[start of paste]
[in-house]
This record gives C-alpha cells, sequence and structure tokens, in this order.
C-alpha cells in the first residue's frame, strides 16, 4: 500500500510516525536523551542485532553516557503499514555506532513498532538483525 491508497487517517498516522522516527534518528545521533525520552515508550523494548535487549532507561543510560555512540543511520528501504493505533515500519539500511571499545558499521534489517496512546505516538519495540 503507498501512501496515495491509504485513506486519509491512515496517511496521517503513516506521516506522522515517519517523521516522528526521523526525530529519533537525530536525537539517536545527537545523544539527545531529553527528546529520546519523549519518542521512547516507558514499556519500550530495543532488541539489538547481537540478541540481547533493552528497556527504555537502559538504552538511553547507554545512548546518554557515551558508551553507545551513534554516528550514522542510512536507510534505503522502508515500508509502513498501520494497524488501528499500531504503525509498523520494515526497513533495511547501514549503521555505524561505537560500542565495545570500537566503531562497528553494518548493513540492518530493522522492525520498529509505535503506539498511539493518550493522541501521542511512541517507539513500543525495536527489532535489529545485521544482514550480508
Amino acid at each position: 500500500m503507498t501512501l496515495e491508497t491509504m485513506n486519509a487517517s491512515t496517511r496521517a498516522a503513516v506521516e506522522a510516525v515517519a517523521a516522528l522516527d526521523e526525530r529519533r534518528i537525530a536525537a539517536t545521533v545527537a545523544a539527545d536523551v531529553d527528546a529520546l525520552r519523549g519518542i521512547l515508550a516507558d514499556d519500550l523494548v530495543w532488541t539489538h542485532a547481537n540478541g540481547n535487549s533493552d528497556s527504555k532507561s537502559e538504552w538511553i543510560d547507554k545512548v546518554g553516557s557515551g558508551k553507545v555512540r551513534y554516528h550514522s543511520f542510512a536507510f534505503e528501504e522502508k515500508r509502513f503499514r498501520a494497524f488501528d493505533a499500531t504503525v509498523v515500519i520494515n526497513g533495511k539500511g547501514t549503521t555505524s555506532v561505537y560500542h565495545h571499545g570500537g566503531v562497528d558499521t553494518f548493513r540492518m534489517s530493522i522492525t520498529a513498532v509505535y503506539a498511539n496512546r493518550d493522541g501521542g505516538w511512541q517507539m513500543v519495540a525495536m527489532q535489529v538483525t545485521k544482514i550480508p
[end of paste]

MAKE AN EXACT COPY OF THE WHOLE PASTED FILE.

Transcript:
[in-house]
This record gives C-alpha cells, sequence and structure tokens, in this order.
C-alpha cells in the first residue's frame, strides 16, 4: 500500500510516525536523551542485532553516557503499514555506532513498532538483525 491508497487517517498516522522516527534518528545521533525520552515508550523494548535487549532507561543510560555512540543511520528501504493505533515500519539500511571499545558499521534489517496512546505516538519495540 503507498501512501496515495491509504485513506486519509491512515496517511496521517503513516506521516506522522515517519517523521516522528526521523526525530529519533537525530536525537539517536545527537545523544539527545531529553527528546529520546519523549519518542521512547516507558514499556519500550530495543532488541539489538547481537540478541540481547533493552528497556527504555537502559538504552538511553547507554545512548546518554557515551558508551553507545551513534554516528550514522542510512536507510534505503522502508515500508509502513498501520494497524488501528499500531504503525509498523520494515526497513533495511547501514549503521555505524561505537560500542565495545570500537566503531562497528553494518548493513540492518530493522522492525520498529509505535503506539498511539493518550493522541501521542511512541517507539513500543525495536527489532535489529545485521544482514550480508
Amino acid at each position: 500500500m503507498t501512501l496515495e491508497t491509504m485513506n486519509a487517517s491512515t496517511r496521517a498516522a503513516v506521516e506522522a510516525v515517519a517523521a516522528l522516527d526521523e526525530r529519533r534518528i537525530a536525537a539517536t545521533v545527537a545523544a539527545d536523551v531529553d527528546a529520546l525520552r519523549g519518542i521512547l515508550a516507558d514499556d519500550l523494548v530495543w532488541t539489538h542485532a547481537n540478541g540481547n535487549s533493552d528497556s527504555k532507561s537502559e538504552w538511553i543510560d547507554k545512548v546518554g553516557s557515551g558508551k553507545v555512540r551513534y554516528h550514522s543511520f542510512a536507510f534505503e528501504e522502508k515500508r509502513f503499514r498501520a494497524f488501528d493505533a499500531t504503525v509498523v515500519i520494515n526497513g533495511k539500511g547501514t549503521t555505524s555506532v561505537y560500542h565495545h571499545g570500537g566503531v562497528d558499521t553494518f548493513r540492518m534489517s530493522i522492525t520498529a513498532v509505535y503506539a498511539n496512546r493518550d493522541g501521542g505516538w511512541q517507539m513500543v519495540a525495536m527489532q535489529v538483525t545485521k544482514i550480508p